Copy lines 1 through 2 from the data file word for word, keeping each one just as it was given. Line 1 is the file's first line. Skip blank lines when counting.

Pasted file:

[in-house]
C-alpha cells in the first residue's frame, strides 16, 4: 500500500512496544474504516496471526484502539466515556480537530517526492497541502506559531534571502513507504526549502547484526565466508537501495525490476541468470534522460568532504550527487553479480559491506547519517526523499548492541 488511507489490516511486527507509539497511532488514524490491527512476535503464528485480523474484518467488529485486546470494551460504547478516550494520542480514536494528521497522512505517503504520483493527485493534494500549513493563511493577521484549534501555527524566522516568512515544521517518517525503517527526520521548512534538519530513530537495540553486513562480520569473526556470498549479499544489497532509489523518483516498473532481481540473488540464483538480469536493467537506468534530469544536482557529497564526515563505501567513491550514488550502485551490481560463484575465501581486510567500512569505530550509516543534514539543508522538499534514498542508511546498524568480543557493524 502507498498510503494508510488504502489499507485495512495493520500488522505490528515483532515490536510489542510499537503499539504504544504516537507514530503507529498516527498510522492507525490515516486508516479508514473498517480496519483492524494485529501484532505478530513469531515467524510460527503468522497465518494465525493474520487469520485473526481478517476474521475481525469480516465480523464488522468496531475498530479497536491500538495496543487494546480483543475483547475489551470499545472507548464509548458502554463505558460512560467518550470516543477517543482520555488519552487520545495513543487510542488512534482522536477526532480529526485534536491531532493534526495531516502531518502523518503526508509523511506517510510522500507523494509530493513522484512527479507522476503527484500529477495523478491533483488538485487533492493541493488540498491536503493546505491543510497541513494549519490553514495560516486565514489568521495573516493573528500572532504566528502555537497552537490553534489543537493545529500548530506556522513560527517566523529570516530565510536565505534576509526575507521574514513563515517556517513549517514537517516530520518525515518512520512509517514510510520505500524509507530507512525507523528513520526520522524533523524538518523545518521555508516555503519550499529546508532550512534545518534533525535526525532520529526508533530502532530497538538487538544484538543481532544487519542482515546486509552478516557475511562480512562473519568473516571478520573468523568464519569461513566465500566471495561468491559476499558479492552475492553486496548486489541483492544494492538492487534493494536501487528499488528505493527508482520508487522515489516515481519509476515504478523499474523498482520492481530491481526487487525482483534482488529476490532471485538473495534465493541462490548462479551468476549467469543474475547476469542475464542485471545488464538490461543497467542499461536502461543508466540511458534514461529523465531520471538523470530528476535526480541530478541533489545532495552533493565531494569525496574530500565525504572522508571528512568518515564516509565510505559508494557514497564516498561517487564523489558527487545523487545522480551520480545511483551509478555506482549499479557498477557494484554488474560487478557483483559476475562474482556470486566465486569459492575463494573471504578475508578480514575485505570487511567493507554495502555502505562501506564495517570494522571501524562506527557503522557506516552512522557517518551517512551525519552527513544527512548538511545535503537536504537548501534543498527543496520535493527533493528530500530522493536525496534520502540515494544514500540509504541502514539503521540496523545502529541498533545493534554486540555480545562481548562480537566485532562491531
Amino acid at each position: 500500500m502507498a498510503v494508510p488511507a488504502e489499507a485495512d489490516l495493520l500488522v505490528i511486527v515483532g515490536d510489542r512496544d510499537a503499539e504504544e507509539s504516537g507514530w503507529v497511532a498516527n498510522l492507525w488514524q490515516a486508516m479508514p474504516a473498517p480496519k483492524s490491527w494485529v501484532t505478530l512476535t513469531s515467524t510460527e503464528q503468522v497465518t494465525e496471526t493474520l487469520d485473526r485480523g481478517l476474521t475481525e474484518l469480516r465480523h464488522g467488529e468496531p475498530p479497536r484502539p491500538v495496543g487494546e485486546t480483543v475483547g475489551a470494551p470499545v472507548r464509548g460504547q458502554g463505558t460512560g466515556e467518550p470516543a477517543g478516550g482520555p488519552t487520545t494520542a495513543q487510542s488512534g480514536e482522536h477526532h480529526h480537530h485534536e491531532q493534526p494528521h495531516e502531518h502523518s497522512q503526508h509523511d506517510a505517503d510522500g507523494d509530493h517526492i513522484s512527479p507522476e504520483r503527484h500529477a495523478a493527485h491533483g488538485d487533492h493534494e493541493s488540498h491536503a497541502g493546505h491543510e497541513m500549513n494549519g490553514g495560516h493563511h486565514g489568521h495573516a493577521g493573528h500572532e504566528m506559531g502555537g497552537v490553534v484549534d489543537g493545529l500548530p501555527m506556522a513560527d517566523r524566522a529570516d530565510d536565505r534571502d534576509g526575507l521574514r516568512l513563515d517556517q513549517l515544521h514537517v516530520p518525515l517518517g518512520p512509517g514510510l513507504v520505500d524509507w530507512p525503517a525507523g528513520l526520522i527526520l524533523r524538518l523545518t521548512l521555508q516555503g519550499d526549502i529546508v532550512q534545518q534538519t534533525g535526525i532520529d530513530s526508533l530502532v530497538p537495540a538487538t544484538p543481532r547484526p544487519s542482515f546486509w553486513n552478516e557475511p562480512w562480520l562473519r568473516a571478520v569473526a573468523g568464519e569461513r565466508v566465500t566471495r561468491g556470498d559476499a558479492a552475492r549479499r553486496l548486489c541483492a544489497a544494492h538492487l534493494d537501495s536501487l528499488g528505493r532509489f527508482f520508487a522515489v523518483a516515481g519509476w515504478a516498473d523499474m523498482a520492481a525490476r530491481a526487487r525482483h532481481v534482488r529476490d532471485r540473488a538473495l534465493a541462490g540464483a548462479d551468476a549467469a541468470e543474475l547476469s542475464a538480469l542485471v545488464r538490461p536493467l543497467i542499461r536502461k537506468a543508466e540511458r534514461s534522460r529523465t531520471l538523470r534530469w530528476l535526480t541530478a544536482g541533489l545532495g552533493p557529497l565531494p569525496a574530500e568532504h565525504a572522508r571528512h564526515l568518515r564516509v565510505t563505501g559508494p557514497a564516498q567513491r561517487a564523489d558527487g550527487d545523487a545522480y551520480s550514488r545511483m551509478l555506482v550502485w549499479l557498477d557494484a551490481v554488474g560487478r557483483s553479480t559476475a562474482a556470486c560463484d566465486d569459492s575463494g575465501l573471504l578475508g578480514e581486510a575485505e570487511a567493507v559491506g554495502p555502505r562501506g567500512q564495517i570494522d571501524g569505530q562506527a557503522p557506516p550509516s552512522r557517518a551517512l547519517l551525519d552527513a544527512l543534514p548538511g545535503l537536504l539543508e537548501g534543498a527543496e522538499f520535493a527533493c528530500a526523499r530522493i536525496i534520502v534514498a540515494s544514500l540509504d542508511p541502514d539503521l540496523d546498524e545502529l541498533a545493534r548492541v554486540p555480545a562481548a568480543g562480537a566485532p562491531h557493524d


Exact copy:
[in-house]
C-alpha cells in the first residue's frame, strides 16, 4: 500500500512496544474504516496471526484502539466515556480537530517526492497541502506559531534571502513507504526549502547484526565466508537501495525490476541468470534522460568532504550527487553479480559491506547519517526523499548492541 488511507489490516511486527507509539497511532488514524490491527512476535503464528485480523474484518467488529485486546470494551460504547478516550494520542480514536494528521497522512505517503504520483493527485493534494500549513493563511493577521484549534501555527524566522516568512515544521517518517525503517527526520521548512534538519530513530537495540553486513562480520569473526556470498549479499544489497532509489523518483516498473532481481540473488540464483538480469536493467537506468534530469544536482557529497564526515563505501567513491550514488550502485551490481560463484575465501581486510567500512569505530550509516543534514539543508522538499534514498542508511546498524568480543557493524 502507498498510503494508510488504502489499507485495512495493520500488522505490528515483532515490536510489542510499537503499539504504544504516537507514530503507529498516527498510522492507525490515516486508516479508514473498517480496519483492524494485529501484532505478530513469531515467524510460527503468522497465518494465525493474520487469520485473526481478517476474521475481525469480516465480523464488522468496531475498530479497536491500538495496543487494546480483543475483547475489551470499545472507548464509548458502554463505558460512560467518550470516543477517543482520555488519552487520545495513543487510542488512534482522536477526532480529526485534536491531532493534526495531516502531518502523518503526508509523511506517510510522500507523494509530493513522484512527479507522476503527484500529477495523478491533483488538485487533492493541493488540498491536503493546505491543510497541513494549519490553514495560516486565514489568521495573516493573528500572532504566528502555537497552537490553534489543537493545529500548530506556522513560527517566523529570516530565510536565505534576509526575507521574514513563515517556517513549517514537517516530520518525515518512520512509517514510510520505500524509507530507512525507523528513520526520522524533523524538518523545518521555508516555503519550499529546508532550512534545518534533525535526525532520529526508533530502532530497538538487538544484538543481532544487519542482515546486509552478516557475511562480512562473519568473516571478520573468523568464519569461513566465500566471495561468491559476499558479492552475492553486496548486489541483492544494492538492487534493494536501487528499488528505493527508482520508487522515489516515481519509476515504478523499474523498482520492481530491481526487487525482483534482488529476490532471485538473495534465493541462490548462479551468476549467469543474475547476469542475464542485471545488464538490461543497467542499461536502461543508466540511458534514461529523465531520471538523470530528476535526480541530478541533489545532495552533493565531494569525496574530500565525504572522508571528512568518515564516509565510505559508494557514497564516498561517487564523489558527487545523487545522480551520480545511483551509478555506482549499479557498477557494484554488474560487478557483483559476475562474482556470486566465486569459492575463494573471504578475508578480514575485505570487511567493507554495502555502505562501506564495517570494522571501524562506527557503522557506516552512522557517518551517512551525519552527513544527512548538511545535503537536504537548501534543498527543496520535493527533493528530500530522493536525496534520502540515494544514500540509504541502514539503521540496523545502529541498533545493534554486540555480545562481548562480537566485532562491531